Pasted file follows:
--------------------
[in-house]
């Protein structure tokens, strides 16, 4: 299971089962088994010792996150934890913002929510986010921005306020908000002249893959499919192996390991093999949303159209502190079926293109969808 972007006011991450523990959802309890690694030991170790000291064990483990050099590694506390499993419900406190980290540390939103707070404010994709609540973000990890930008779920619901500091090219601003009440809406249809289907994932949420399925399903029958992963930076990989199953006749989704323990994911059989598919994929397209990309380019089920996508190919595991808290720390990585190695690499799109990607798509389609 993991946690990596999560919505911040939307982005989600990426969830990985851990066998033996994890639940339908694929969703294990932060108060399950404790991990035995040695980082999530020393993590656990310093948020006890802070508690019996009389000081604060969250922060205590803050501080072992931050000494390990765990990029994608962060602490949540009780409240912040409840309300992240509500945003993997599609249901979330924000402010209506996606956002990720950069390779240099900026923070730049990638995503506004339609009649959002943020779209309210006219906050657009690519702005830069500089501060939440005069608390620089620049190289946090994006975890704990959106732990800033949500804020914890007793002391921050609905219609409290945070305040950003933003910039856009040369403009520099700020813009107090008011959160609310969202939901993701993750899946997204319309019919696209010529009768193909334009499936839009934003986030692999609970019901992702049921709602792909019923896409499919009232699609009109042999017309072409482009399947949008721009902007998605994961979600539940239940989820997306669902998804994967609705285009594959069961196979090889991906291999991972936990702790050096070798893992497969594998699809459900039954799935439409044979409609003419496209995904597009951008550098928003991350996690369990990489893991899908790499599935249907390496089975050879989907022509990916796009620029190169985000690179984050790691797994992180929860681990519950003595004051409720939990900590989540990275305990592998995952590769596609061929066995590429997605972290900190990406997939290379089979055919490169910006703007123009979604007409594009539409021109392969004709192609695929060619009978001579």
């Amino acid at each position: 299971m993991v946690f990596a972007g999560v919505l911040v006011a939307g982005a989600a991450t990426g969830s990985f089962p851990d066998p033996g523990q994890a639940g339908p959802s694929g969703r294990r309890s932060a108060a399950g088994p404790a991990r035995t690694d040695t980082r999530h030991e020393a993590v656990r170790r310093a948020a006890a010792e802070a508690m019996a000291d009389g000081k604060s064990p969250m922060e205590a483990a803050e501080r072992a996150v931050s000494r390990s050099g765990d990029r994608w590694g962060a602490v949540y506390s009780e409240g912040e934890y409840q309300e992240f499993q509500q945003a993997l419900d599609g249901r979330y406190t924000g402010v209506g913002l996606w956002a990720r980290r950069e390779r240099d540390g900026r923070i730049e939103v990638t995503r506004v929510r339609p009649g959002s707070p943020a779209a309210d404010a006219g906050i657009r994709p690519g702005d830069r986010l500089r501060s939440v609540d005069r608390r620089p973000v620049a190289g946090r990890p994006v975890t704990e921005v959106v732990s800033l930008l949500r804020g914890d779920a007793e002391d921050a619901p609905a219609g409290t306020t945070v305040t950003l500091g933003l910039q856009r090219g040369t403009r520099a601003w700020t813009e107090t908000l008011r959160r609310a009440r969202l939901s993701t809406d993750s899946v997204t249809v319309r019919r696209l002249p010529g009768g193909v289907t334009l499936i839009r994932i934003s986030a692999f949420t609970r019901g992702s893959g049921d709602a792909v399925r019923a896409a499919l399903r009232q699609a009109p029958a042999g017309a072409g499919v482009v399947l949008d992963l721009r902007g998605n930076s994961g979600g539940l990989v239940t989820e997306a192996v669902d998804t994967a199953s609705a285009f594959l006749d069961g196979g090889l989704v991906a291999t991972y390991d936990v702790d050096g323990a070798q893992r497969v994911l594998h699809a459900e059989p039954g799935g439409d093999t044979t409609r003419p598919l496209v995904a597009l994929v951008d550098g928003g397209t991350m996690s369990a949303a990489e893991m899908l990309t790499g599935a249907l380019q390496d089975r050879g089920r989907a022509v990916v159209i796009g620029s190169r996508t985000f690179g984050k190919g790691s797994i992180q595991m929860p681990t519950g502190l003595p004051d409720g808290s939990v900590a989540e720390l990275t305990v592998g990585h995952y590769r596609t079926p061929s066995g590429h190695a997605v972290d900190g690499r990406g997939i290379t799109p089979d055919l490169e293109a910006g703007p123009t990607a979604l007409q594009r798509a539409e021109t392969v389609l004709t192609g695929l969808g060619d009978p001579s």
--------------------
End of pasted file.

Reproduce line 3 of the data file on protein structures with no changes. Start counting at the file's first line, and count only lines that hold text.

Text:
């Amino acid at each position: 299971m993991v946690f990596a972007g999560v919505l911040v006011a939307g982005a989600a991450t990426g969830s990985f089962p851990d066998p033996g523990q994890a639940g339908p959802s694929g969703r294990r309890s932060a108060a399950g088994p404790a991990r035995t690694d040695t980082r999530h030991e020393a993590v656990r170790r310093a948020a006890a010792e802070a508690m019996a000291d009389g000081k604060s064990p969250m922060e205590a483990a803050e501080r072992a996150v931050s000494r390990s050099g765990d990029r994608w590694g962060a602490v949540y506390s009780e409240g912040e934890y409840q309300e992240f499993q509500q945003a993997l419900d599609g249901r979330y406190t924000g402010v209506g913002l996606w956002a990720r980290r950069e390779r240099d540390g900026r923070i730049e939103v990638t995503r506004v929510r339609p009649g959002s707070p943020a779209a309210d404010a006219g906050i657009r994709p690519g702005d830069r986010l500089r501060s939440v609540d005069r608390r620089p973000v620049a190289g946090r990890p994006v975890t704990e921005v959106v732990s800033l930008l949500r804020g914890d779920a007793e002391d921050a619901p609905a219609g409290t306020t945070v305040t950003l500091g933003l910039q856009r090219g040369t403009r520099a601003w700020t813009e107090t908000l008011r959160r609310a009440r969202l939901s993701t809406d993750s899946v997204t249809v319309r019919r696209l002249p010529g009768g193909v289907t334009l499936i839009r994932i934003s986030a692999f949420t609970r019901g992702s893959g049921d709602a792909v399925r019923a896409a499919l399903r009232q699609a009109p029958a042999g017309a072409g499919v482009v399947l949008d992963l721009r902007g998605n930076s994961g979600g539940l990989v239940t989820e997306a192996v669902d998804t994967a199953s609705a285009f594959l006749d069961g196979g090889l989704v991906a291999t991972y390991d936990v702790d050096g323990a070798q893992r497969v994911l594998h699809a459900e059989p039954g799935g439409d093999t044979t409609r003419p598919l496209v995904a597009l994929v951008d550098g928003g397209t991350m996690s369990a949303a990489e893991m899908l990309t790499g599935a249907l380019q390496d089975r050879g089920r989907a022509v990916v159209i796009g620029s190169r996508t985000f690179g984050k190919g790691s797994i992180q595991m929860p681990t519950g502190l003595p004051d409720g808290s939990v900590a989540e720390l990275t305990v592998g990585h995952y590769r596609t079926p061929s066995g590429h190695a997605v972290d900190g690499r990406g997939i290379t799109p089979d055919l490169e293109a910006g703007p123009t990607a979604l007409q594009r798509a539409e021109t392969v389609l004709t192609g695929l969808g060619d009978p001579s």